How often you need to publish to keep the momentum going likely depends on your genre. I’ve noticed that there’s a lot of churn in those romance categories, but in some other categories, where readers might take longer to consume books on average, it may be easier to stay in the charts without publishing every month (if you have thoughts on this, feel free to comment below!).
How Kindle Unlimited Helped with the Pen Name Launch
I talked about this in the last post, but right now, there’s an advantage for any author in Kindle Unlimited, because borrows get weighted as heavily as sales, insofar as your overall Amazon sales ranking goes (which affects how high up in your chosen categories you will appear). To get paid for borrows, a reader must get to the 10% point in the book, but right now, every single borrow that is made gives a boost to your sales ranking, regardless of whether the person reads any of it. (Here’s my earlier post where I hypothesized about this, and here’s a more scientific approach from a German publisher that backs up my suspicions).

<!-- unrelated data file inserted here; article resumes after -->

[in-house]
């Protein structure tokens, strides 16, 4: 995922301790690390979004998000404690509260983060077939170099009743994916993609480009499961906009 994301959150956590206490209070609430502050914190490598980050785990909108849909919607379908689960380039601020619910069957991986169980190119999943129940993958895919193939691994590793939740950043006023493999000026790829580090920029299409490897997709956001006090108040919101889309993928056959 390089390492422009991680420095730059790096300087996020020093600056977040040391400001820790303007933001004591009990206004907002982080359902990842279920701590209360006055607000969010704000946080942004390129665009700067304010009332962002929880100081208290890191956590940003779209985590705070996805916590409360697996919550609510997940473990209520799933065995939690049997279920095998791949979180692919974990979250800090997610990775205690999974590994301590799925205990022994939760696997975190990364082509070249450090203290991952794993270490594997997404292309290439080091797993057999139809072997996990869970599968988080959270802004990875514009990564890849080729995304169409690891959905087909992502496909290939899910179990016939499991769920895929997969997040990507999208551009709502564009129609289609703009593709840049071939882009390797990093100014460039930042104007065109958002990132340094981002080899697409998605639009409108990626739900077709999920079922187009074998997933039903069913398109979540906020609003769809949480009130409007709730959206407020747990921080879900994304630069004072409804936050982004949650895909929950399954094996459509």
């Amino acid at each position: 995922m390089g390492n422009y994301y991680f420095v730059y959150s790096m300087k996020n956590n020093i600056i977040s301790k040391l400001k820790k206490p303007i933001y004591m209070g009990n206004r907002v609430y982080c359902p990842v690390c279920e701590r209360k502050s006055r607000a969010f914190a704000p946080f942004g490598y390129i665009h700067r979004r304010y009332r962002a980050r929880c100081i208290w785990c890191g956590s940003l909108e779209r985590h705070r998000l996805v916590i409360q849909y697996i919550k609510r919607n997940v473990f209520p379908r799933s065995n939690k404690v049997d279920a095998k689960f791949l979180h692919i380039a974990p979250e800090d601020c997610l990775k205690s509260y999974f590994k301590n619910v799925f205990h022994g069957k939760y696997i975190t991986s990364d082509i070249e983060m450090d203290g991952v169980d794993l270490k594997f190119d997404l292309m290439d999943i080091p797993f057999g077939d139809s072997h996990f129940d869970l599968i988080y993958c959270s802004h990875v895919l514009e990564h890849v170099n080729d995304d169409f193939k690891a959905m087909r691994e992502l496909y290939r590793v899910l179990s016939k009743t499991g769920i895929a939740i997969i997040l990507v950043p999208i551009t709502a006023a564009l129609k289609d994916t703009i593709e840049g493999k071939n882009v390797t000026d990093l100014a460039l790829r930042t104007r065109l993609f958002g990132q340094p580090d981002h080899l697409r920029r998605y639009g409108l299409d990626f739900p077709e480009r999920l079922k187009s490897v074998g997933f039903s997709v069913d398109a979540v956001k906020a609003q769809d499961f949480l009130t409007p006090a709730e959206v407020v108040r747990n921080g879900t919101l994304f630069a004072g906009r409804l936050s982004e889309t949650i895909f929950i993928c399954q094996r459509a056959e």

What’s the big deal, you ask? A borrow is a heck of a lot easier to come by than a sale. As I mentioned above, for anyone enrolled in Kindle Unlimited, every book in the program is free under their $10 monthly fee. They can borrow 10 books at a time, and all they have to do is return one to grab another one. Just think about how you used to grab books off the shelves at the library (back before we were all doing this digitally). If you’re like me, you’d leave with a huge pile every time, even if you only ended up reading two of them. There was no punishment for checking something out, not getting past the first paragraph, and returning it, so why not do so?
In short, if you’re selling enough books to get into some Top 100 lists, being in KU can be a huge advantage right now, especially if you’re a new author. (As others pointed out on my earlier posts, being in KU doesn’t do much at all if you’re not moving enough copies to make those lists and show up in other authors’ also-boughts.)
Will my pen name stay in KDP Select indefinitely?